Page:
It’s brown, smelly and hopefully soft. It’s uncomfortable, messy and done in private. I’m talking about the rather awkward subject of poop, and, more specifically, constipation. Though we may not like to talk about it, constipation is an issue thatmost people have experienced that has many simple remedies when you know the facts.
What makes you constipated?
Constipation occurs when bowel movements are less frequent or difficult. The normal length of time between bowel movements varies widely from person to person—for some, 3 times a day may be normal; for others, two times a week is regular. But, according to WebMD, going longer than 3 days without a bowel movement is too long, as stool becomes harder and more difficult to pass.
According to WebMD, if you have two or more of the following for at least three months, you are constipated:
1) Straining during bowel movement more than 25% of the time
2) Hard stools more than 25% of the time
3) Incomplete evacuation more than 25% of the time
4) Two or fewer bowel movements in a week.
There’s a wide array of culprits that could be causing you to be constipated. These range from diet issues, such as inadequate water and fiber intake or eating too much dairy, to a disruption in routine, such as traveling, emotional issues like stress and depression. Also, beware laxatives: though they may solve the immediate issue of constipation, using them too frequently over time can weaken the bowel muscles and actually cause future constipation.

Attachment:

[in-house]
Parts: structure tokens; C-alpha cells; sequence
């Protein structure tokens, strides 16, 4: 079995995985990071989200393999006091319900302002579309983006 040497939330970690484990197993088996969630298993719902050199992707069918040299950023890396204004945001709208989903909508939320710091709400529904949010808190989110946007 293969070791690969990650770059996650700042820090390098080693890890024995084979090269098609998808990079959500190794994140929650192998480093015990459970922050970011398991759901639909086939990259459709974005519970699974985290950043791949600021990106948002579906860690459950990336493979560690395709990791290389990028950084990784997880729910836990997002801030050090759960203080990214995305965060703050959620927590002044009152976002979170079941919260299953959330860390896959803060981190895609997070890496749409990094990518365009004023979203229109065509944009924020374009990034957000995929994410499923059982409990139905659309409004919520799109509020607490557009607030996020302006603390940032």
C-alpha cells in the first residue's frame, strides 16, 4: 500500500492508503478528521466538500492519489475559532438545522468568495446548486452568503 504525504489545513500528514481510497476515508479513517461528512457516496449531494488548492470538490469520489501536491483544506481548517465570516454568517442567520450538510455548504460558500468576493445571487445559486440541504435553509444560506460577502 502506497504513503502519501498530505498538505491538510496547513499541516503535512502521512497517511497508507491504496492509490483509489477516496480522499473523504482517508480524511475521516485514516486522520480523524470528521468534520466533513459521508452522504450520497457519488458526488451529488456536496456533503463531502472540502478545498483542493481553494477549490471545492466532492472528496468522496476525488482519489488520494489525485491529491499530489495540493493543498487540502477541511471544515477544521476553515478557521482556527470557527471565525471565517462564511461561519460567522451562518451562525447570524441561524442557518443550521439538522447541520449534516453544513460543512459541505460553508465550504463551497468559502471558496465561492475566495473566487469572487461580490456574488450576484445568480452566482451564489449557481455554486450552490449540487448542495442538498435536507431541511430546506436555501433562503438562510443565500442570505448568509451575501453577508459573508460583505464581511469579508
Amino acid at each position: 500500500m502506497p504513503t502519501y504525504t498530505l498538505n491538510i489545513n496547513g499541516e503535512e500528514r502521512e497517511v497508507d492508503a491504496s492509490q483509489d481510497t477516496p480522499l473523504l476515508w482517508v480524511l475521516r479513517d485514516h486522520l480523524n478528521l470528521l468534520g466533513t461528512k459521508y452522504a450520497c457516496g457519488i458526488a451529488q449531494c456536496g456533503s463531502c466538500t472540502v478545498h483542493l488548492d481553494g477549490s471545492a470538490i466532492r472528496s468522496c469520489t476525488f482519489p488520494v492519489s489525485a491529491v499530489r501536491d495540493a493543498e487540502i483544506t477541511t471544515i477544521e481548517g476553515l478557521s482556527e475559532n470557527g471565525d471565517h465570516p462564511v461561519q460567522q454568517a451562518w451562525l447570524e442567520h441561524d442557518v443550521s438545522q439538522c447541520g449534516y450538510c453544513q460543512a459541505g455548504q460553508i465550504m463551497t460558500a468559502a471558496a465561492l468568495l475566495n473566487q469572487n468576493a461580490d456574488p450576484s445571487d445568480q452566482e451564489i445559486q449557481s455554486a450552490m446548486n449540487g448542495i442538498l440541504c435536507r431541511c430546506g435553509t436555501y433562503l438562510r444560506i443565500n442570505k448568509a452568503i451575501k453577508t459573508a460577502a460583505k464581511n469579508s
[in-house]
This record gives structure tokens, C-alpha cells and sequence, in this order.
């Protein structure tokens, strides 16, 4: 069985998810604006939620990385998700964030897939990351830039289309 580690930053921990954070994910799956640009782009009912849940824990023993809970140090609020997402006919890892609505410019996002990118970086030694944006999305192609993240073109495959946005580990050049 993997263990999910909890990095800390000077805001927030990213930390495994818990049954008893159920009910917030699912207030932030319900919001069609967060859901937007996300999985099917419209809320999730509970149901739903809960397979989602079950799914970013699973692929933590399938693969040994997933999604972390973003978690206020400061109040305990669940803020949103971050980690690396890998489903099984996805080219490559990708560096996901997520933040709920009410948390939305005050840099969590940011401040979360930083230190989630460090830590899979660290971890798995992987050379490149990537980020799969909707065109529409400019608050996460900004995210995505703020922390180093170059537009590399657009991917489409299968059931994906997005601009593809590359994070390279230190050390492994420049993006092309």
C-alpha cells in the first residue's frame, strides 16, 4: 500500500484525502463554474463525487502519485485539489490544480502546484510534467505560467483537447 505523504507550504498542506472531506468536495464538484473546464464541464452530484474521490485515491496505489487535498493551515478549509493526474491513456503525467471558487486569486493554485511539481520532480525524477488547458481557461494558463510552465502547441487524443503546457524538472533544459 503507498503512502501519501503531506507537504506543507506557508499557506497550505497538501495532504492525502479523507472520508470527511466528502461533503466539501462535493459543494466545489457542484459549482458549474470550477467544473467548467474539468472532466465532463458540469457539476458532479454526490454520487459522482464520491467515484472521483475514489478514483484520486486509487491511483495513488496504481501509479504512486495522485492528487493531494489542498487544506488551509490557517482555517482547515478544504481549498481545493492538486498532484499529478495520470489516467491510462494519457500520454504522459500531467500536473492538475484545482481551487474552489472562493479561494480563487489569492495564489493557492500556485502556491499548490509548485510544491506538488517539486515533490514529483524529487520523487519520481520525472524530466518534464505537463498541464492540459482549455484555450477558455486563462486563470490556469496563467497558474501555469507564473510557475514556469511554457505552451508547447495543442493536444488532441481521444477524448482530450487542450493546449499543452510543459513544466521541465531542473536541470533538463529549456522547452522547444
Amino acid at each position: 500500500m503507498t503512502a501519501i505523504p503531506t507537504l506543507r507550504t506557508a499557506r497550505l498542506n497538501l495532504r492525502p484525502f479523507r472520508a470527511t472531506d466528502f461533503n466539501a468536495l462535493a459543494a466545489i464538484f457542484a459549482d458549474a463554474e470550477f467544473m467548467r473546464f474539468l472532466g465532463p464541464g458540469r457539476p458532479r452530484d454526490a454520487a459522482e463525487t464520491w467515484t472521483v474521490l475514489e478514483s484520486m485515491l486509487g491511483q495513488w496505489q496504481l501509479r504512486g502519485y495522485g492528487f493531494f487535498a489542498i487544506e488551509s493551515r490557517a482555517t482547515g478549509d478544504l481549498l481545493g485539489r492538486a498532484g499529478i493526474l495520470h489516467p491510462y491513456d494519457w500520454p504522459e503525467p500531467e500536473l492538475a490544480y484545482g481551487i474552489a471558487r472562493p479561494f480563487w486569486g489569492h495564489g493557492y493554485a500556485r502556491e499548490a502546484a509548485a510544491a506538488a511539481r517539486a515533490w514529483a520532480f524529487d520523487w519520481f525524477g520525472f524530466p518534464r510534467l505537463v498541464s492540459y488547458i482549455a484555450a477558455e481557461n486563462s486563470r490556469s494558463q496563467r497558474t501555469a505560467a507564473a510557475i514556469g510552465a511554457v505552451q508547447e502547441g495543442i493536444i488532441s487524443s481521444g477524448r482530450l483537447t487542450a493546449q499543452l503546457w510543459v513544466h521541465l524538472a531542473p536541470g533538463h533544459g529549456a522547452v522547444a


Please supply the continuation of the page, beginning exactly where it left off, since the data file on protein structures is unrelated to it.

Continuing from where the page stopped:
Foods causing constipation might include most processed foods, dairy, wheat and soy. Consult with a licensed healthcare professional to determine any underlying food intolerance.
What Does Dr. Oz recommend for chronic constipation?
The well-known Dr. Oz has much advice on the issue. He says some remedies for blocked bowels include pistachios, water & fiber, rhubarb and exercise. His favorite home remedy is magnesium powder in orange juice. The calcium alone constipates you, and the magnesium combats these effects, acting like a laxative. Magnesium for constipation relief might indicate a deficiency in this critical nutrient. Include foods rich in magnesium, like: black beans, broccoli, halibut, raw nuts and seeds.
He also states that adding fibrous foods to your diet, like raspberries (the fruit highest in fiber!), papaya and lentils, will ease constipation. My favorite fiber supplement is Garden of Life’s Super Seed, which is a natural whole food blend of seeds, sprouted grains and legumes. Super Seed does NOT include psyllium husk, which provides no nutritional value.
Research suggests that coffee and/or caffeine–as well as alcoholic beverages–could be the culprit to constipation. My recommendation includes going on a modified cleanse. More information about detoxification and cleansing can be found here.
I also recommend taking probiotics for constipation relief. One of my favorite probiotics manufacturer’s is Natren. You can find their products here.
Though constipation is a common condition that most often works itself out, you should call your doctor if you have blood in your stool, you have severe pain with bowel movements or if your constipation has lasted more than two weeks. Hopefully, with the help of this article, you’ll easily be able to identify your next episode of constipation and quickly know how to alleviate yourself.
Yours in Health,
Stella Metsovas B.S., CCN